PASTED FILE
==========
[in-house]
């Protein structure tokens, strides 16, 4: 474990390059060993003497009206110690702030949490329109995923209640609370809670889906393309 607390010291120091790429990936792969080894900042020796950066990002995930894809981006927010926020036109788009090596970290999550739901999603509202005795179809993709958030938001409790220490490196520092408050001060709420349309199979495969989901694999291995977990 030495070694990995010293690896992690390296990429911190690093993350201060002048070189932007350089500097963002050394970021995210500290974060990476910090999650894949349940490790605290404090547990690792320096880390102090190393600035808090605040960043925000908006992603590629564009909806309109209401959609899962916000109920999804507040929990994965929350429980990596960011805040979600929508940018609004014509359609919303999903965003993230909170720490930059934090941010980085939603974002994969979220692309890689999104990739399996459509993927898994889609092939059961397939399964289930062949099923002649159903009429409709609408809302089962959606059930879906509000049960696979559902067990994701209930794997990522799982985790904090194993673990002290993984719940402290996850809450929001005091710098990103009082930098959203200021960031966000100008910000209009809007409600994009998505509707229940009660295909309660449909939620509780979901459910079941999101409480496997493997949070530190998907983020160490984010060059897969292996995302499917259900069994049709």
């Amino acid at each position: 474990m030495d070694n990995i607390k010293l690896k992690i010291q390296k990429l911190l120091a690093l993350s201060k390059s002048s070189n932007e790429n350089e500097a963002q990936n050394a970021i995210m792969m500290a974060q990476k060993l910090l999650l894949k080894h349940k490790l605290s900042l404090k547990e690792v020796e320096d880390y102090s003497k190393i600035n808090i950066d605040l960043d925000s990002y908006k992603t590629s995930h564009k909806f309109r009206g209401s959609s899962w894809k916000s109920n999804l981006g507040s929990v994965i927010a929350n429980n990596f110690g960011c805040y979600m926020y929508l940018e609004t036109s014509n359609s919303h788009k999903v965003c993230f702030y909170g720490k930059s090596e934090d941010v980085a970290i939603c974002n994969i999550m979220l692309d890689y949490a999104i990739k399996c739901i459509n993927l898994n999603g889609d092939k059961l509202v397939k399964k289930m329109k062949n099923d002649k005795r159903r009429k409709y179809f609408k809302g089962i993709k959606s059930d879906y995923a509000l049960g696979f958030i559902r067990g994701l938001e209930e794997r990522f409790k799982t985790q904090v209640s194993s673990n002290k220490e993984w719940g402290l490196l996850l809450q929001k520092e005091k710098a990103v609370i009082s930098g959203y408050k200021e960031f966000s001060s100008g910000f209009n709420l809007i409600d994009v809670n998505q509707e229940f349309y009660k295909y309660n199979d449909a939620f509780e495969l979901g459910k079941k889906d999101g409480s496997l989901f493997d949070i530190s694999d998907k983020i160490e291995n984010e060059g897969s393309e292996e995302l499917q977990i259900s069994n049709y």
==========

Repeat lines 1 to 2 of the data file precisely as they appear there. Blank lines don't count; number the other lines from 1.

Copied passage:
[in-house]
């Protein structure tokens, strides 16, 4: 474990390059060993003497009206110690702030949490329109995923209640609370809670889906393309 607390010291120091790429990936792969080894900042020796950066990002995930894809981006927010926020036109788009090596970290999550739901999603509202005795179809993709958030938001409790220490490196520092408050001060709420349309199979495969989901694999291995977990 030495070694990995010293690896992690390296990429911190690093993350201060002048070189932007350089500097963002050394970021995210500290974060990476910090999650894949349940490790605290404090547990690792320096880390102090190393600035808090605040960043925000908006992603590629564009909806309109209401959609899962916000109920999804507040929990994965929350429980990596960011805040979600929508940018609004014509359609919303999903965003993230909170720490930059934090941010980085939603974002994969979220692309890689999104990739399996459509993927898994889609092939059961397939399964289930062949099923002649159903009429409709609408809302089962959606059930879906509000049960696979559902067990994701209930794997990522799982985790904090194993673990002290993984719940402290996850809450929001005091710098990103009082930098959203200021960031966000100008910000209009809007409600994009998505509707229940009660295909309660449909939620509780979901459910079941999101409480496997493997949070530190998907983020160490984010060059897969292996995302499917259900069994049709």